A Rare Meeting Of Venus And The Pleiades
Don’t miss a rare conjunction of Venus and the Pleiades star cluster this week. It occurs only once every eight years. Here’s how and when to see this incredible sight.
Why is this Venus-Pleiades conjunction unique?
If you look at the night sky on April 2, 3, and 4, 2020, you will easily notice the dazzling planet Venus shining near the Pleiades star cluster, which is also known as the Seven Sisters, Messier 45, M45. Our “sister planet” passes close to that cluster every year, but on April 3 this year skywatchers will have a chance to see a rare super-close Venus-Pleiades conjunction that occurs only once every eight years.
Due to the orbital periods of Earth and Venus, these conjunctions take place in cycles of eight years, every other leap year in early April. The last time this event occurred was on April 3, 2012, and it will happen again only on April 3, 2028. Besides, Venus is now at its near-maximum elongation from the Sun (46 degrees east) which means excellent viewing conditions in the night sky. That is why this year we will witness a unique meeting of Venus and the Pleiades.
How and when to see Venus and the Pleiades in the night sky?
The planet Venus becomes visible in the evening sky as dusk fades, but you will need dark skies to see the Pleiades with no optical aid. Use the stargazing app Star Walk 2 to determine the optimal viewing time and to locate objects in the sky above your location quickly and easily. In the night sky on Friday, April 3, 2020, find Venus gleaming within the Pleiades star cluster above the western horizon. The Pleiades are less bright than Venus, but the planet’s glow will make the cluster look magnificent.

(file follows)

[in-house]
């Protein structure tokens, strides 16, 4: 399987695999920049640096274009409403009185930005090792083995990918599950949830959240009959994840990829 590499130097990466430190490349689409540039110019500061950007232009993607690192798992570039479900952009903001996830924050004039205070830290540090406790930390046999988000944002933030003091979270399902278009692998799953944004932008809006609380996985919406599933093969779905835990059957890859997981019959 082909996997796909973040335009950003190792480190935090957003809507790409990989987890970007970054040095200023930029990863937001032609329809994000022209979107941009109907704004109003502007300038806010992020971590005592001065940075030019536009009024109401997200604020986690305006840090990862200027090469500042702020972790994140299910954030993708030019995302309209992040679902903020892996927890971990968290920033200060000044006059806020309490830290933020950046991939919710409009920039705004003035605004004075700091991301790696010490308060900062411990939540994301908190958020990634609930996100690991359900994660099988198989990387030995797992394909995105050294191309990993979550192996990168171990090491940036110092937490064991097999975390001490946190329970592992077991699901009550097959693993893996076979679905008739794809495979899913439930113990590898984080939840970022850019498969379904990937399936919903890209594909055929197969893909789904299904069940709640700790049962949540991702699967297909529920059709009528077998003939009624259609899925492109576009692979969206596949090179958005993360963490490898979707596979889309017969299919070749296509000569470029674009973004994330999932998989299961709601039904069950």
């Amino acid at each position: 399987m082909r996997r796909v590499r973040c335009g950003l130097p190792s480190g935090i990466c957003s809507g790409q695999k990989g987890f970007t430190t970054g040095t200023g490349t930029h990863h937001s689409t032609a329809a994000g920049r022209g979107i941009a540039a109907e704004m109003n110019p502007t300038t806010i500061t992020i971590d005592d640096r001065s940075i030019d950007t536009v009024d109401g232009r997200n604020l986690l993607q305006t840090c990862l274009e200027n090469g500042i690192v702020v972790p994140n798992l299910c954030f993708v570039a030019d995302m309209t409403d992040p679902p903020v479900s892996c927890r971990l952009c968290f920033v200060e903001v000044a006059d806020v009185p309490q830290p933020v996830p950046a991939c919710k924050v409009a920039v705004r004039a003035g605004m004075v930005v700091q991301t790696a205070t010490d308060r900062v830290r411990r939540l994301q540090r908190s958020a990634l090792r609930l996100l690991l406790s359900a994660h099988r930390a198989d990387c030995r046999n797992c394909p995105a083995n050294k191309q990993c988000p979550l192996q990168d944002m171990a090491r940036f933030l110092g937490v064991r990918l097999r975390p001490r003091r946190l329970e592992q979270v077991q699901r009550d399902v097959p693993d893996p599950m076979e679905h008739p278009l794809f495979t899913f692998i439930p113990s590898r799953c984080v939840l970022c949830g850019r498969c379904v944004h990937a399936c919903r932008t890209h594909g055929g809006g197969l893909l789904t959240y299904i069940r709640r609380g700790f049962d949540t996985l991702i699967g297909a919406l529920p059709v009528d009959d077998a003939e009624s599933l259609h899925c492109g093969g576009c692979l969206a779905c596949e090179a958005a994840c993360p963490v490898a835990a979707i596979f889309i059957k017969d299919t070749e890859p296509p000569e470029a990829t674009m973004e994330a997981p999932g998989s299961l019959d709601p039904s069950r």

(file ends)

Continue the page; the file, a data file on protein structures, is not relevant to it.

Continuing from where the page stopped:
At maximum approach, Venus and the Pleiades will pass within 0°15' of each other. The planet will invade the cluster and sit below Alcyone, the brightest star in the Pleiades. This incredible celestial sight will be visible to the naked eye no matter where you live worldwide and will offer a great opportunity to take a stunning photo. Keep your cameras ready!
Did you know?
The Pleiades is one of the brightest and most beautiful open star clusters in the entire night sky. Stargazers can see from six to twelve cluster's stars with the naked eye if the sky is dark and clear. Five main stars of the cluster form a tiny misty dipper in the sky. If you want to get a closer look at the Pleiades, it’s better to use binoculars rather than telescopes. Binoculars have a larger field of view which makes it possible to see the whole cluster at once.
Clear skies and happy stargazing!